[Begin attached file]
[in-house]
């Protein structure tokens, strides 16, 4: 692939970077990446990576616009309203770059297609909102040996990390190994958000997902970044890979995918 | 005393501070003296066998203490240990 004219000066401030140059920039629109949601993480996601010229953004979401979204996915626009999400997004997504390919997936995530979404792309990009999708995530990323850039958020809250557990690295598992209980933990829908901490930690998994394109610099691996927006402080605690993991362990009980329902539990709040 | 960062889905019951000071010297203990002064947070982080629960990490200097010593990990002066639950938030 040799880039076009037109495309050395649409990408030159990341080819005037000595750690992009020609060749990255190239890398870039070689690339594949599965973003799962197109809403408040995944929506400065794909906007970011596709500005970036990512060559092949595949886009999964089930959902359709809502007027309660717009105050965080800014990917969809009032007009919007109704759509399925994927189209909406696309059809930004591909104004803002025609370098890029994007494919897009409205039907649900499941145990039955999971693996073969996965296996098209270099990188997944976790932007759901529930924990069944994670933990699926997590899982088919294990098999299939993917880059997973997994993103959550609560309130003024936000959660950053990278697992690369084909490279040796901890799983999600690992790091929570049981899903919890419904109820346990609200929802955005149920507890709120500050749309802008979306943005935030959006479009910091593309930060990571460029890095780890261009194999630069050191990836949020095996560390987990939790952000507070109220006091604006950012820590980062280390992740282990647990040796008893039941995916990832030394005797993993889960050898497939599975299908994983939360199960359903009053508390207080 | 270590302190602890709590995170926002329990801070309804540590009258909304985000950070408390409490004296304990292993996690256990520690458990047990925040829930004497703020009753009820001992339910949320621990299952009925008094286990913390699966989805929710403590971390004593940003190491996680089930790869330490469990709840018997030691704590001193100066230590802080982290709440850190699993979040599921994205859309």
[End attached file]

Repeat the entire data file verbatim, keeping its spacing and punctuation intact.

[in-house]
């Protein structure tokens, strides 16, 4: 692939970077990446990576616009309203770059297609909102040996990390190994958000997902970044890979995918 | 005393501070003296066998203490240990 004219000066401030140059920039629109949601993480996601010229953004979401979204996915626009999400997004997504390919997936995530979404792309990009999708995530990323850039958020809250557990690295598992209980933990829908901490930690998994394109610099691996927006402080605690993991362990009980329902539990709040 | 960062889905019951000071010297203990002064947070982080629960990490200097010593990990002066639950938030 040799880039076009037109495309050395649409990408030159990341080819005037000595750690992009020609060749990255190239890398870039070689690339594949599965973003799962197109809403408040995944929506400065794909906007970011596709500005970036990512060559092949595949886009999964089930959902359709809502007027309660717009105050965080800014990917969809009032007009919007109704759509399925994927189209909406696309059809930004591909104004803002025609370098890029994007494919897009409205039907649900499941145990039955999971693996073969996965296996098209270099990188997944976790932007759901529930924990069944994670933990699926997590899982088919294990098999299939993917880059997973997994993103959550609560309130003024936000959660950053990278697992690369084909490279040796901890799983999600690992790091929570049981899903919890419904109820346990609200929802955005149920507890709120500050749309802008979306943005935030959006479009910091593309930060990571460029890095780890261009194999630069050191990836949020095996560390987990939790952000507070109220006091604006950012820590980062280390992740282990647990040796008893039941995916990832030394005797993993889960050898497939599975299908994983939360199960359903009053508390207080 | 270590302190602890709590995170926002329990801070309804540590009258909304985000950070408390409490004296304990292993996690256990520690458990047990925040829930004497703020009753009820001992339910949320621990299952009925008094286990913390699966989805929710403590971390004593940003190491996680089930790869330490469990709840018997030691704590001193100066230590802080982290709440850190699993979040599921994205859309």